After the fall of the Soviet Union, large Jewish organizations such as Chabbad, the Jewish Agency, ORT and others set up house in Moscow and other formerly-Soviet areas and started teaching Jewish history and heritage. A lot of Jews from Russia took the opportunity to move to Israel, but today there are something like 800,000 Jews who still remain in the former Soviet Union. In Moscow, there has been something of a Jewish Renaissance: several Jewish day schools, several synagogues, a few kosher restaurants, a kosher market, a yeshiva, a seminary . . . it's now possible to live a full Jewish life in Moscow.

Photo for illustrative purposes, taken from through Google Images.

But it's a community going through a lot of changes very fast. You have a lot of Jews who have no interest in Judaism whatsoever, and many who are curious and will do things like go to classes at Chabad to learn what they can. They may or may not take on Jewish practice, at a rate comfortable for them.

In places where Orthodox Judaism has enough of a core, "mainstream" group of adherents to comprise its own subculture – places like Boston, New York, and certainly Jerusalem, all the places I've ever lived – there's a certain assumption that for a person interested in living a life of Orthodox practice, certain rituals or practices come before others. For example, a person who makes public statements about their Orthodoxy by wearing tzitzit would never be smoking after sundown on Friday night. If you are "religious enough" to be wearing tzitzit, which is a very public statement, obviously you must be fully Sabbath-observant.

But in a city where Orthodox Judaism is in a state of rapid change, there are no assumptions. A man who isn't interested in fully observing the laws of Shabbat may very well decide he's interested in wearing tzitzit. Very likely, Chabad teaches that tzitzit is one of the first things a person should take on, since it's easy and doesn't involve any sacrifices (like giving up smoking on Shabbat) or investment of time (like a lot of Jewish rituals). Chabad is more concerned with people keeping a mitzvah,  than in whether that mitzvah makes a public statement about one's "level" of observance. (I am using quotes because I think "levels" of observance is a false construct – I think Jews who wish to be engaged in Judaism are each doing the best they can, and no one can say who is on a “higher“ level than another.)

So I completely understood how it could be that a man in a kippah, with tzitzit swinging side to side, might be smoking on Shabbat. But it still felt strange to see, I have to admit.

Anyway, we got to the Jewish Center, and I checked my coat (a shule with a coat check!) and with simple English and gesticulating managed to find out that the entrance to the men’s section was one flight up, and the entrance to the women’s was two flights up.

On each landing were groups of kids wearing Shabbat finery and running around the halls rather than sitting inside the sanctuary. This made me feel at home. I also noticed that the stairwell railings had little knobs on them, to prevent kids from sliding down them. This also made me feel at home. Kids are kids, whether they speak Russian, Hebrew, or English!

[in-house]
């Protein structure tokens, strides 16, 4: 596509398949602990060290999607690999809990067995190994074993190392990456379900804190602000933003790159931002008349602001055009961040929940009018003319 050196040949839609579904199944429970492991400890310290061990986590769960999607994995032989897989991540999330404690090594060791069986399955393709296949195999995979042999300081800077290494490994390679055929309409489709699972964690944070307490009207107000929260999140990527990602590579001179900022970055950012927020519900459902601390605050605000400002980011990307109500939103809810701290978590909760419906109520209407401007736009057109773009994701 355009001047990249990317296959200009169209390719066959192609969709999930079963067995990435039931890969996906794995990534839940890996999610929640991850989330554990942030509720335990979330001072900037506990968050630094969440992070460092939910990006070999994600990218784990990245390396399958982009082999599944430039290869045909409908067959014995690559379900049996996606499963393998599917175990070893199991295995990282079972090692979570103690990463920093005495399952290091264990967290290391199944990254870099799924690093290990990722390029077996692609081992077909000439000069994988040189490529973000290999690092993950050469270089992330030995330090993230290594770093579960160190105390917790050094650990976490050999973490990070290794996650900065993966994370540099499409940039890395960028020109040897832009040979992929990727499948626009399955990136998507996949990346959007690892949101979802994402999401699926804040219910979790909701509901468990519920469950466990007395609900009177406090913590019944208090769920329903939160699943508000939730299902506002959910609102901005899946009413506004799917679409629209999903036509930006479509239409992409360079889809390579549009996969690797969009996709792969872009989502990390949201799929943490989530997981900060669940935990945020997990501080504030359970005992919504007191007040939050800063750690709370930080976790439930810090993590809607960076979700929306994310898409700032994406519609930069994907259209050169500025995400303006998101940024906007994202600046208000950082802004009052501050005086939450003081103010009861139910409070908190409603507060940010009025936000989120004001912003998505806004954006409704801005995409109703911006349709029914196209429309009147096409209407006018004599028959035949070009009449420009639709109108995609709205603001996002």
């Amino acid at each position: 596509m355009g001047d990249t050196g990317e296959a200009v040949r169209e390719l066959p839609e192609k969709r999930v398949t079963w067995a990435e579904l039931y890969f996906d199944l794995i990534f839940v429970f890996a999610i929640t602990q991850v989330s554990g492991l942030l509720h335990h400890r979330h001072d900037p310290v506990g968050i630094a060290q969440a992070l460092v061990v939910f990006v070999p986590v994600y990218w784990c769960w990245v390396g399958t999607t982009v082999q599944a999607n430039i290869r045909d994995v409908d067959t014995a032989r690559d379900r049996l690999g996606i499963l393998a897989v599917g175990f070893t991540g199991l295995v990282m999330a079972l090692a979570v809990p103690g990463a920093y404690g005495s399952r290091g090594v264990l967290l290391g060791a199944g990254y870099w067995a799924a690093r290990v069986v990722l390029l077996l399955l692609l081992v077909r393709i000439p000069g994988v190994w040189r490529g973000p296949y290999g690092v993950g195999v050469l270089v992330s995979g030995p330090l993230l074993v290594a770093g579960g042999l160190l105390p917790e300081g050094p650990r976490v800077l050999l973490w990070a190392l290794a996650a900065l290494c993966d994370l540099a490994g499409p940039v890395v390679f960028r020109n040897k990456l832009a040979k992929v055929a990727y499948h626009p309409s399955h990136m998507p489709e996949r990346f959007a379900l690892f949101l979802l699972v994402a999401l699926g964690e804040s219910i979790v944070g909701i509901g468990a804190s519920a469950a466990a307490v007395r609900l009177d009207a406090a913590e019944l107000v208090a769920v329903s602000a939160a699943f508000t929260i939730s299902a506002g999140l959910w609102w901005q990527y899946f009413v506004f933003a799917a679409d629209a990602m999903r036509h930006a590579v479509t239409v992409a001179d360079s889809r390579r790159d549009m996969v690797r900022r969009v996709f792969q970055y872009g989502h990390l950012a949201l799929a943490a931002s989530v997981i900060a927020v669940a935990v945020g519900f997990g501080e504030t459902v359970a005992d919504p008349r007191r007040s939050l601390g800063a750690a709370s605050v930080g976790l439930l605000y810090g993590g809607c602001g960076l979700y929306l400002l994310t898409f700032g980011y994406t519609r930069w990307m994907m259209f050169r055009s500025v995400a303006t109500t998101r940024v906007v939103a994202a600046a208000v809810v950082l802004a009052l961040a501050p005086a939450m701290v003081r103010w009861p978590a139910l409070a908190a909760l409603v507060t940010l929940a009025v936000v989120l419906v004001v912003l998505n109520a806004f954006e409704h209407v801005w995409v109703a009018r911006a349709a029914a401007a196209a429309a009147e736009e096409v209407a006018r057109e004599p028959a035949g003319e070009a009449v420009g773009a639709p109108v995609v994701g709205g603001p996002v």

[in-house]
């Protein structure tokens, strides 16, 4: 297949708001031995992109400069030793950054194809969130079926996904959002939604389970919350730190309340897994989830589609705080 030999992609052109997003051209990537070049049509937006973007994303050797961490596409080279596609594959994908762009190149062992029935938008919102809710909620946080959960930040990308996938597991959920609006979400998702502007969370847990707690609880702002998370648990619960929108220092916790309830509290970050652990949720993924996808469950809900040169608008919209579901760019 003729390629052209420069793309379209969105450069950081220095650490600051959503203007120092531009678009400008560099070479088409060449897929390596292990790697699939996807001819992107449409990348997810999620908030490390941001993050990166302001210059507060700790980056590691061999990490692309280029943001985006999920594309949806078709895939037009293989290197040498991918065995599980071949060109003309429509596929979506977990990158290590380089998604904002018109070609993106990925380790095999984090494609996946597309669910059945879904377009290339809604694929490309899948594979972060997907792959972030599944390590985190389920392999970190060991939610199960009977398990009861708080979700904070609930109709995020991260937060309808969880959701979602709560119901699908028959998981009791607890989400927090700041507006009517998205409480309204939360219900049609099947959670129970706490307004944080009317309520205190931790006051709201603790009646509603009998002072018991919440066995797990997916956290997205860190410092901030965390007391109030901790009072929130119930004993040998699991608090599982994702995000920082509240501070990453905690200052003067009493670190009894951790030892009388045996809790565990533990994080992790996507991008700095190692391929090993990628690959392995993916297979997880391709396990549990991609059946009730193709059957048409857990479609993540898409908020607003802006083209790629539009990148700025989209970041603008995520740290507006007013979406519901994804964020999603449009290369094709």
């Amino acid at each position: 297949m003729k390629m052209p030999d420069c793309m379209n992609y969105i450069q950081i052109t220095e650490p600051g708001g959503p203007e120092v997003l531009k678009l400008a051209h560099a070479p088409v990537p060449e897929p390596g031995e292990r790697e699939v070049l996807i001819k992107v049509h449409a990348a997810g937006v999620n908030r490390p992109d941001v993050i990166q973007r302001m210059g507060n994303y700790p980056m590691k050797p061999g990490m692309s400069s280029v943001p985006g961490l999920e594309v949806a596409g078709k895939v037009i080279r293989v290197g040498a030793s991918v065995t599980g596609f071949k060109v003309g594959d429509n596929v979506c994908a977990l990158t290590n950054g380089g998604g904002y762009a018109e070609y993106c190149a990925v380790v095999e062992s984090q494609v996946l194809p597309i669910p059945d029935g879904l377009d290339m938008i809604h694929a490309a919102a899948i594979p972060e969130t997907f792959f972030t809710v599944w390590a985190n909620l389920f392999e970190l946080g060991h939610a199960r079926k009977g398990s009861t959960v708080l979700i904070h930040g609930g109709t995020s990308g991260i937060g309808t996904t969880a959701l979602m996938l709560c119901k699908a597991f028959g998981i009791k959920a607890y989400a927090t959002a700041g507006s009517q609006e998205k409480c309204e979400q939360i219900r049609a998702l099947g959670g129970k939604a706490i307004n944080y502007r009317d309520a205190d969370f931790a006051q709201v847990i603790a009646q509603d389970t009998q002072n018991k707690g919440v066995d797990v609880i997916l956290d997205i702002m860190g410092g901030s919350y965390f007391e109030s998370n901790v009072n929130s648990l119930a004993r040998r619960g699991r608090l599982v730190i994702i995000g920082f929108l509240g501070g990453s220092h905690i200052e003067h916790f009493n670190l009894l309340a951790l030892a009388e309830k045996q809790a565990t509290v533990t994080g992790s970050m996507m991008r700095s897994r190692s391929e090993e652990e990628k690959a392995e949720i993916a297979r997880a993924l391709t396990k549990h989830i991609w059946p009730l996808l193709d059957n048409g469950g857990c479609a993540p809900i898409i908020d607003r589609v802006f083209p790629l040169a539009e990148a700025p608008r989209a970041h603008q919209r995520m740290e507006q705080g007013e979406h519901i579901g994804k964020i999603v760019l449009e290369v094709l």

Photo from, through Google Images

I got up to the third floor and entered one of the largest sanctuaries I’ve ever seen.

Moscow (Part XVI - Chicken)


Back in my hotel room, I seriously contemplated skipping the Friday night experience at Chabad. Frankly, the process of showering early enough so that my hair would dry on time, but then not being able to nap because my hair would dry all flat from the pillow, seemed overwhelming when I was so tired and just wanted to sleep. I'd heard that Russian women dress really nicely and always wear makeup (which was true, from what I‘d seen so far) and it felt like too much effort to make myself look good, shlep to the Chabad house, and then pray and eat and talk to people. The opportunity to just sleep all evening was tempting.

In the end I decided that I'd have to go with wet hair, and took a nap first. Part of the reason I wanted to go to Chabad was to see how this particular slice of Jewish Moscow looks, and to meet people who actually live in Moscow. I wanted the cultural experience, one I'd never have a chance to experience again. But what truly compelled me to pull myself together, frankly, was the knowledge that there would probably be roast chicken at the meal. That felt like a simple but wholesome, warm food that I could eat.

I have a friend who jokes, whenever she forces herself to go to a social situation that she doesn't want to attend, that "at least there will be cookies." I didn't feel like dragging myself outside, but at least there would be roasted chicken! I love roast chicken.

So I napped, and as the sun was going down I showered, feeling bad that I might miss the start of the prayer services; again, I'd probably never be back to Moscow, so this was my only chance to soak in the Shabbat experience here.

Then something positive happened: I checked my email one last time, and my friends had sent me my credit card codes! They’d gone to get Wylie’s litter box, and had found my codes just where I’d said they’d be. I didn’t celebrate yet -- I’d have to wait until after Shabbat to confirm the codes actually WORKED in this foreign country, and that nothing else was going wrong -- but this was a step in the right direction. I was 95% ready to breathe a sigh of relief.

Shabbat started around 6:40 pm, which is when I left the hotel, in search of the Marina Roscha Jewish Center.